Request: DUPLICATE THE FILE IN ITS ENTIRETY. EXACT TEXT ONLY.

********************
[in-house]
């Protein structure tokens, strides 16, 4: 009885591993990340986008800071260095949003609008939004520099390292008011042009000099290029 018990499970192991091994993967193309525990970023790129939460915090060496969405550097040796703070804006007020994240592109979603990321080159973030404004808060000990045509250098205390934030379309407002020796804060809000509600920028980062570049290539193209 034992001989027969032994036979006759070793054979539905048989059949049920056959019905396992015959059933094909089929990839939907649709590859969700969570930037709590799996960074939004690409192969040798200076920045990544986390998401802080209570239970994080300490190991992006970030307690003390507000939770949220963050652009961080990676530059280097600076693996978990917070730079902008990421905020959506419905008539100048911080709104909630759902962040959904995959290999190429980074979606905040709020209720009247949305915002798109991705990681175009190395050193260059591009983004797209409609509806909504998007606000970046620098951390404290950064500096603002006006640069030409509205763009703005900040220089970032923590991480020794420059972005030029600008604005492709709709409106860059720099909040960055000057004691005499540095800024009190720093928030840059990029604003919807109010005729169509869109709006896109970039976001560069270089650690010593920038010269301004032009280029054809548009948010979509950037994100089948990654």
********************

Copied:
[in-house]
């Protein structure tokens, strides 16, 4: 009885591993990340986008800071260095949003609008939004520099390292008011042009000099290029 018990499970192991091994993967193309525990970023790129939460915090060496969405550097040796703070804006007020994240592109979603990321080159973030404004808060000990045509250098205390934030379309407002020796804060809000509600920028980062570049290539193209 034992001989027969032994036979006759070793054979539905048989059949049920056959019905396992015959059933094909089929990839939907649709590859969700969570930037709590799996960074939004690409192969040798200076920045990544986390998401802080209570239970994080300490190991992006970030307690003390507000939770949220963050652009961080990676530059280097600076693996978990917070730079902008990421905020959506419905008539100048911080709104909630759902962040959904995959290999190429980074979606905040709020209720009247949305915002798109991705990681175009190395050193260059591009983004797209409609509806909504998007606000970046620098951390404290950064500096603002006006640069030409509205763009703005900040220089970032923590991480020794420059972005030029600008604005492709709709409106860059720099909040960055000057004691005499540095800024009190720093928030840059990029604003919807109010005729169509869109709006896109970039976001560069270089650690010593920038010269301004032009280029054809548009948010979509950037994100089948990654």